The primary thing I hear people argue about when they are talking about why they would never get a tattoo is not knowing they will like it a year, two years, 10 years from now and they couldn’t possibly commit to something like that.
I agree with that idea. It is a big decision to put something onto your body and hope to God you’ll still at least have some warm feelings toward it when it’s sagging a foot below where it was drawn, resting on the handles of your walker–but it’s never deterred me. It’s just made me want to be sure.
I figured out, slowly, what it was that I wanted, how I wanted it to be depicted, what exactly I wanted it to stand for until I had it sitting ready for me to take up onto my body.
Again, I will try not to go too too deep, but I settled on an owl (this was back in March. It isn’t brand new. It’s just relevant now), a Barn Owl to be specific, with the reason being, in large part, due to what owls often stand for in cultures other than ours and how they’ve been viewed throughout history.
The western world, since Greek times, has seen owls as these keepers of knowledge, as beacons of wisdom, thanks in large part to the goddess Athena, goddess of wisdom, and her frequently used symbolic owl. That’s spread to now and today and owls are depicted with graduation caps on, with scrolls and glasses, giving off an air of intelligence over anything else, over anything predatory more often than not.
Other cultures though haven’t always viewed them so kindly. Native American, Central American, and African cultures have often had mixed views of owls. Some, yes, saw eared and horned owls as keepers of knowledge, but the earless ones (of which the Barn Owl is a part) were seen as harbingers of darkness and often times death. Some of these reasons were only common superstitions, but some were due to how they acted and what they looked like.
If you’ve ever heard or seen a Barn Owl, they’re kind of disturbing. Hollowed eyes, a heavy hooded appearance, almost like the Grim Reaper himself, and Barn Owls especially–and this is different than the majority of owls–have a more haunting cry. Where an owl we’d imagine would hoot in the treetops, Barn Owls are known to screech a cry that pierces the air through which it is projected.
Holy sweet Jesus.
They’re like animal embodiments of the children out of The Shining.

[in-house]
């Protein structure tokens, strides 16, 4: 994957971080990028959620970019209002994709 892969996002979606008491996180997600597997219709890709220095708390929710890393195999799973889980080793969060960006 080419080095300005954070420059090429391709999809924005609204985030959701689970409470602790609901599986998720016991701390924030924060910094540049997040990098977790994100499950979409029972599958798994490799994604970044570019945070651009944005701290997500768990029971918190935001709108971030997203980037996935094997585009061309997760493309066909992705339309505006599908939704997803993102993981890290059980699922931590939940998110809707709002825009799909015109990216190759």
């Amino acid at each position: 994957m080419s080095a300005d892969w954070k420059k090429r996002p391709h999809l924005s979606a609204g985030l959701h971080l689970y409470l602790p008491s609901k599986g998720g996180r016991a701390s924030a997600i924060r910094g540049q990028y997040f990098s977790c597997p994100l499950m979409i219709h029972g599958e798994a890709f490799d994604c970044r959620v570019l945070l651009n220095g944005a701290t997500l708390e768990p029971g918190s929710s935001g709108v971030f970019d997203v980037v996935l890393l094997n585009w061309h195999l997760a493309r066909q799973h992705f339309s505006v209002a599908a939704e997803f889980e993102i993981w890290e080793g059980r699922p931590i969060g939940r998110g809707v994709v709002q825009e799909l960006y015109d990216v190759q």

Here’s a happier one to cleanse the palate a bit.
Okay, let’s move forward.
For me, the tattoo was something I wanted to represent how fickle and shallow death is, to be and depict death as nothing more than an image or ideal. And this comes from my deep faith and relationship as a Christian, in which I’ve always come to know and believe that death doesn’t have much of anything to throw toward me since I’m centered in something greater.
To be so fearful of something that I shouldn’t be afraid of is disingenuous to God; it shows a lack of trust. And as much as I’ve come to fear it, the idea, the intangible and abstract concept, it’s something that I have to face in some way and adjust how I view and recognize it.
“For God has not given us a spirit of fear, but of power and of love and of a sound mind.”
2 Timothy 1:7
The reason for all of this, the reason for the talk about fear is because it is so human to fear. It’s so natural. Our greatest preservation instinct is for our own safety, and death and harm and the things that threaten us cause us to put up some steep walls quickly. But fear is little else than an idea, like Halloween, like bed-sheet ghosts and toilet paper mummies–they’re an embodiment of our greatest fears, presented jovially so that we have an opportunity to disarm them. And it isn’t bad to be afraid. It’s good, for a lot of reasons, but it’s something we have to keep a cap on, something we have to properly contain, else it terrorizes the entire town.
Ray said it best:
The light is green, the trap is clean.
Put it in the right place, channel it the right way, size it up, don’t fear what you don’t need to fear, and trust God to take care of the rest–simple as that. Anything else is too much.
Happy Halloween everybody.